- Aim is to make products last longer and be easier to repair, upgrade, recycle
- A ban on the destruction of unsold textiles and electronic appliances
- Commission to prioritise ecodesign requirements for e.g. steel, textiles, furniture, tyres, chemicals
The Environment Committee put forward its proposals to make products in the EU more environmentally friendly, circular and energy efficient throughout their lifecycle.
On Thursday, the Committee on the Environment, Public Health and Food Safety (ENVI) adopted its position on revising the EU’s ecodesign framework for sustainable products with 68 votes in favour, 12 against and 8 abstentions.
Longer product lifespans and better-informed consumers
The report bans premature obsolescence, which means that manufacturers must not limit the lifetime of a product through design features and must make available software updates, consumables, spare parts and accessories for an appropriate period. Products should also be easy to repair and consumers should have access to repair guidelines.
Products may only be sold if accompanied by a “product passport”, containing accurate and up to date information. This passport would enable consumers and businesses to make informed choices when purchasing products, facilitate repairs and recycling, and increase transparency about the environmental impact of what they are buying. MEPs want consumers to be able to compare product passports through an online platform.
Ban on the destruction of unsold products
Economic operators which destroy unsold goods would have to report the annual number and percentage of products they discarded as well as their reasons why. Based on this information, MEPs want the Commission to identify products for which a destruction ban should be introduced. Additionally, the report asks for a specific ban on the destruction of unsold textiles and footwear as well as electrical and electronic equipment, one year after the entry into force of the law.
MEPs want the Commission to prioritise a number of product groups in its first working plan to be adopted within three months after the entry into force of the new rules. These priority products include iron, steel, aluminium, textiles (notably garments and footwear), furniture, tyres, detergents, paints, lubricants and chemicals.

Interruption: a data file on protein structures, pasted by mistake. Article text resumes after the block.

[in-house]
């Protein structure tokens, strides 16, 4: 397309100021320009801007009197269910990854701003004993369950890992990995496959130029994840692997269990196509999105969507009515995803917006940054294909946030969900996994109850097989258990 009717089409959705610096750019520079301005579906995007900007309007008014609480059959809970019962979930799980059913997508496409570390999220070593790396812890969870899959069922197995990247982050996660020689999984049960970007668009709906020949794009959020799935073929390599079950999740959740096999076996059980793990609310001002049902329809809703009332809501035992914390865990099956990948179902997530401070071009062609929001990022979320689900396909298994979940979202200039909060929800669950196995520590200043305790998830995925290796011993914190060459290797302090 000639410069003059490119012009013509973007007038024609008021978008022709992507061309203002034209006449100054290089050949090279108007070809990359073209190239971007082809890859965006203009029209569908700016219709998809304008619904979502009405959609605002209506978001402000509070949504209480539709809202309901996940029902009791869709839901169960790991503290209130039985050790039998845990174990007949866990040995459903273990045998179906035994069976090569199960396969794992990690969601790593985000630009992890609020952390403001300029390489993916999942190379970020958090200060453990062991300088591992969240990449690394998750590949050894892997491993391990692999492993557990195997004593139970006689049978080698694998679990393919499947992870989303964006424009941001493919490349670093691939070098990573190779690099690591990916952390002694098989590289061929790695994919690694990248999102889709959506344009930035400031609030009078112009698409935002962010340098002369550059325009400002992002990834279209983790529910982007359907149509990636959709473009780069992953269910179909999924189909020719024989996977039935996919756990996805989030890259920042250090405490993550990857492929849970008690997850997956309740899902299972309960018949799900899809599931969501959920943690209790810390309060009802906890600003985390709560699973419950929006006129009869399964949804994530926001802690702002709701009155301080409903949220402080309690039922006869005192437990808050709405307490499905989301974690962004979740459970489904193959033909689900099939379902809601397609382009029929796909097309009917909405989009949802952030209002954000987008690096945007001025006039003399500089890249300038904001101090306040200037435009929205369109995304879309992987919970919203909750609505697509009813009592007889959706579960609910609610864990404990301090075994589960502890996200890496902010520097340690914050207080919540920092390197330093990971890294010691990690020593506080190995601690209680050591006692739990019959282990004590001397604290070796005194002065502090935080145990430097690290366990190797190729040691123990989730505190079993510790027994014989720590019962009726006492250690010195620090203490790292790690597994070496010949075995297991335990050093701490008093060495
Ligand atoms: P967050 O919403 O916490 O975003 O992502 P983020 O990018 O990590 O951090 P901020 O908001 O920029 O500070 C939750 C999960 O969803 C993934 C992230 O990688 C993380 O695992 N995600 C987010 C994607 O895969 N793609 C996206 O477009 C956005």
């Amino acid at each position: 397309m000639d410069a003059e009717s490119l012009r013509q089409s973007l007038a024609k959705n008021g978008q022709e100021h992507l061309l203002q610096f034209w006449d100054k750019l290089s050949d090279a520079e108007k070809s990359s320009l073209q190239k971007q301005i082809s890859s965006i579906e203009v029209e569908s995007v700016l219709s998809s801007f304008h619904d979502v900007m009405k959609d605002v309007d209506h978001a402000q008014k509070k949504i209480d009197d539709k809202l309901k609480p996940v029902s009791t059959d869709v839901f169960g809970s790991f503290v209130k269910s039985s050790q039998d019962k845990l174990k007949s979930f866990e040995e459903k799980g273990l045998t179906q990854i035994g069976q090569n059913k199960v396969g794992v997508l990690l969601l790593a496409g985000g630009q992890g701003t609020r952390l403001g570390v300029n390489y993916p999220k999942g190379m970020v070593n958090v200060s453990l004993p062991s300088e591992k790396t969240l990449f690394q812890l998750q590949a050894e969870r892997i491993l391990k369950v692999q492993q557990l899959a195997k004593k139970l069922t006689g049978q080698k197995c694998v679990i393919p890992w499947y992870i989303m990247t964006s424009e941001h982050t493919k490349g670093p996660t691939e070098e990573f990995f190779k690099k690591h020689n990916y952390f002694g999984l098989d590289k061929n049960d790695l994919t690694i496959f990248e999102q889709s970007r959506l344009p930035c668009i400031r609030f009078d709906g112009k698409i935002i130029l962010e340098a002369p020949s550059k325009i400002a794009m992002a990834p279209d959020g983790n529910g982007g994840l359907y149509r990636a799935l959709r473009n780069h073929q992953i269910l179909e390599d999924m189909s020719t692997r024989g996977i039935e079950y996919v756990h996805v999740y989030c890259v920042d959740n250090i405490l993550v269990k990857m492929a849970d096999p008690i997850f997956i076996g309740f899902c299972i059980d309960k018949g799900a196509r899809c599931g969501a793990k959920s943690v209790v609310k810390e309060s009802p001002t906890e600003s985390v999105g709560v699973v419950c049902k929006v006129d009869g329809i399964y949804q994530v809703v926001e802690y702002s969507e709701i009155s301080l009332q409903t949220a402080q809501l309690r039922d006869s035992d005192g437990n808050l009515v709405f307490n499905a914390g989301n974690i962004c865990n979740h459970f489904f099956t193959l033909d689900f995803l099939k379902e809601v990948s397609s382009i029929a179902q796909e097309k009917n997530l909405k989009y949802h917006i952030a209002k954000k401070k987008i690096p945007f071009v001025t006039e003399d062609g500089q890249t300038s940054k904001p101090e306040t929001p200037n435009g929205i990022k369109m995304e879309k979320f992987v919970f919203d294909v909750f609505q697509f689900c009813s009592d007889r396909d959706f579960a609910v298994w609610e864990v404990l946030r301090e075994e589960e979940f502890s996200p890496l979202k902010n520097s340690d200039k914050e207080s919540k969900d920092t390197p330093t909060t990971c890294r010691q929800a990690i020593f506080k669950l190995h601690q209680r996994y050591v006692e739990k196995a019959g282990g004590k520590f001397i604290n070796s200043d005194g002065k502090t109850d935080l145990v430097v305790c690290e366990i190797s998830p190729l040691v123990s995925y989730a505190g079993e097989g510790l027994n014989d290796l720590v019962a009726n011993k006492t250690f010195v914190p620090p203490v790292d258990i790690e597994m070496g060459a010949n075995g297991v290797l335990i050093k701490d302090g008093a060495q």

Rapporteur Alessandra Moretti (S&D, IT) said: “It’s time to end the “take, make, dispose” model which is so harmful to our planet, our health and our economy. This law will ensure that new products are designed in a way that brings benefits to all, respects our planet’s boundaries and protects the environment. Sustainable products will become the norm allowing consumers to save energy, make repairs easier and make smart environmental choices when they shop, saving themselves money in the long run.”
The report is scheduled to be adopted during the July 2023 plenary sitting and will constitute Parliament’s negotiating position with EU governments on the final shape of the legislation.
On 30 March 2022, the Commission put forward a proposal for a regulation to establish a general framework for setting ecodesign requirements for sustainable products and to repeal current rules which focus on energy-related products only. The revised rules would apply to almost all products on the internal market (except food, feed, medicinal products, living organisms). The proposal is part of a circular economy package, which also includes a EU strategy for sustainable textiles and a proposal on empowering consumers for the green transition.